There are thousands of non-emergency medical transport (NEMT) companies operating in North America. But when you work with enough of them you start to see patterns about their business models and strategies. Most of the times you can tell just by looking at their website and with a bit of abstraction you can separate them all into four different categories. These company categories can have a huge impact on size, strategy and goals. What type of company are you?
The Ambulance Transporters
These companies usually do a little EMS or they wish they did. Instead they do non-urgent patient transports in ambulances for patients that require the care and expertise of paramedics or trained EMT. The main services of these companies are Basic Life Support (BLS), Advanced Life Support (ALS) transportation, along with less intensive (and less lucrative) trips for wheelchair and ambulatory patients. Most of these BLS and ALS trips come from hospitals and clinics, which are difficult to get acess to without the right business and regulatory climate. Faculty transfers are the best paying type of trip for NEMT, usually covered by insurance allowing them to bill into the hundreds and even thousands of dollars.
These companies have high entry and operation costs. Fully stocked BLS and ALS ambulances are expensive to maintain, and trained/credentialed crews means high labor costs when these vehicles are on the road. On the software side, many of these companies insist on using computer aided dispatch systems that are designed for emergency ambulance providers. Those systems are built to solve a whole different suite of problems, like getting an ambulance to respond to a 911 call as soon as possible. What ambulance NEMT companies actually want is software that minimizes drive time and maximizes the use of their expensive vehicles and labor. Efficient routing is generally going to be more important than speed when it comes to non-emergency transports.
The Mom and Pop Shops
NEMT has been a tried and true means of achieving some sort of American Dream. There are hundreds, maybe thousands, of very small businesses, of which many are family owned. After a licenses and vehicles are obtained, these companies usually only have to ask their state/area NEMT brokers for trips and they can begin operating. The trouble with being a small NEMT provider is that you are at the mercy of brokers, for number, type and price of trips. They are also in competition with large numbers of other similarly sized providers which can result in a race to the bottom to cut trip prices to as low as possible.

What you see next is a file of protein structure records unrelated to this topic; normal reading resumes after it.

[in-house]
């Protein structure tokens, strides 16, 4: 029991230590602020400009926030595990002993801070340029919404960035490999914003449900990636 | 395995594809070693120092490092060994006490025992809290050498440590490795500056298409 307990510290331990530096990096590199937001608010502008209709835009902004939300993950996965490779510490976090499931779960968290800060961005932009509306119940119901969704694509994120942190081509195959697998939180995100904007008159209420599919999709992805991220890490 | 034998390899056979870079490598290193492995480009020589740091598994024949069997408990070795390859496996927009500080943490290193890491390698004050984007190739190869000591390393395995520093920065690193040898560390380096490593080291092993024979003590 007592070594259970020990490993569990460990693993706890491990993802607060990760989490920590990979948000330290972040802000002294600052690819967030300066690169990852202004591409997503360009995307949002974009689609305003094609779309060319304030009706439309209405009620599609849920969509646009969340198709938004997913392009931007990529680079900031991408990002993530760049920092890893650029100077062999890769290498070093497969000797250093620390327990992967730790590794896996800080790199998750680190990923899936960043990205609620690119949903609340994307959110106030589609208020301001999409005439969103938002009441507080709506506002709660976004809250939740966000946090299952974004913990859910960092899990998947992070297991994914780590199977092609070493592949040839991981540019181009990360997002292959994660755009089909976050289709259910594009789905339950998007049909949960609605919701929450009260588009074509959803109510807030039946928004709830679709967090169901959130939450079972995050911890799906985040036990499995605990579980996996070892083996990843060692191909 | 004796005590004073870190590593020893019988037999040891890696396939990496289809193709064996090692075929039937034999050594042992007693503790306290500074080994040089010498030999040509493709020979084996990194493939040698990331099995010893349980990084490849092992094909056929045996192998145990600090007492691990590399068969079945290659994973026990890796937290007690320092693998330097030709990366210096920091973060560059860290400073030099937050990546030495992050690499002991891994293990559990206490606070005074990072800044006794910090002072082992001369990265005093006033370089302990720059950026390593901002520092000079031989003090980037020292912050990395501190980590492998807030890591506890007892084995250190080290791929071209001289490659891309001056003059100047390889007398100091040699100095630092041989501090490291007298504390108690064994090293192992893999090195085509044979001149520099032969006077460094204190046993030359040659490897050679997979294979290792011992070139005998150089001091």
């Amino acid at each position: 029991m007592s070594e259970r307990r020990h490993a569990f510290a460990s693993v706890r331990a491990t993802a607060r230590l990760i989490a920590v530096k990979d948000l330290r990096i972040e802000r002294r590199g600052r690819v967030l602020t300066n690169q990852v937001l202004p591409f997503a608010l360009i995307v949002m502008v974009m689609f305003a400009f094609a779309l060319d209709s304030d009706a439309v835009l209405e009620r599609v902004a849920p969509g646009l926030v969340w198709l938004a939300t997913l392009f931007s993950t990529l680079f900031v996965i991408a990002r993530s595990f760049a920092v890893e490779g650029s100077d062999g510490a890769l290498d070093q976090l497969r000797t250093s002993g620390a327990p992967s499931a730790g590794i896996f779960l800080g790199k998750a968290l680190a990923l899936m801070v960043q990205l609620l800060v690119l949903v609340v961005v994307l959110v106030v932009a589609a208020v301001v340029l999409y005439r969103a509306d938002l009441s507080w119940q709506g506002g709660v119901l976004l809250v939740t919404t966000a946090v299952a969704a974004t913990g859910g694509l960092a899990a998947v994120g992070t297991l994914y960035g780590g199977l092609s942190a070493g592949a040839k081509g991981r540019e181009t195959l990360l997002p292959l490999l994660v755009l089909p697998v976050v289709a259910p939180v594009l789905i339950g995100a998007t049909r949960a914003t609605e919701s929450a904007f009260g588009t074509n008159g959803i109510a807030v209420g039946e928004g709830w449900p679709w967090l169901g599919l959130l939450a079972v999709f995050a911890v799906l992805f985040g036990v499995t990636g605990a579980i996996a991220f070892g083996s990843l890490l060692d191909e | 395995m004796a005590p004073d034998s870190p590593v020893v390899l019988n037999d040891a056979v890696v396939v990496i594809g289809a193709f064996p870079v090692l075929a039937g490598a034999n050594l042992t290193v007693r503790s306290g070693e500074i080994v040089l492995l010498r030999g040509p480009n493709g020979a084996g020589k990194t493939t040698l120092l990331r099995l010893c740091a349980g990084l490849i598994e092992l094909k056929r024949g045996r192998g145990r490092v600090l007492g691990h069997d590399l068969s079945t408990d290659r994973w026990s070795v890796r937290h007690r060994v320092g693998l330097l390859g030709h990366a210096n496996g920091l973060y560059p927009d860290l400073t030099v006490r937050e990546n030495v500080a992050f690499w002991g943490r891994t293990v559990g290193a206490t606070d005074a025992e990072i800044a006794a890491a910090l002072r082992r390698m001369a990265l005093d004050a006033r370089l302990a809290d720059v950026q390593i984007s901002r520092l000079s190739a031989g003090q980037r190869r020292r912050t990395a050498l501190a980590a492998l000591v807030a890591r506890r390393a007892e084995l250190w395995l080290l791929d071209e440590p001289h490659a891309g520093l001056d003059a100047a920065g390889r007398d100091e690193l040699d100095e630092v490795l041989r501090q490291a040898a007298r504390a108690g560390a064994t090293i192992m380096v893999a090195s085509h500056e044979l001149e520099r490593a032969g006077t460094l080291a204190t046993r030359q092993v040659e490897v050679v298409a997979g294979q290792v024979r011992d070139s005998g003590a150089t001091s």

The bigger problem faced by these mom and pop operators is a lack of process. These companies usually are run by owner / operators and there is rarely middle management to impose a process. For a business like NEMT where operations must run like clockwork 24/7 and mistakes can cost money, contracts and bad online reviews, a lack of a solid process is a huge risk.
Ease of initial entry, but disorganized operations, is a big reason why the failure rate in the NEMT industry is abnormally high. The best way to maintain and a grow a business is to operate efficiently in a repeatable fashion and to keep doing that in a larger and larger scale. This either requires expensive middle management or an integrated system to control the service life cycle. For small sized businesses a system is a relatively cheap way to do this.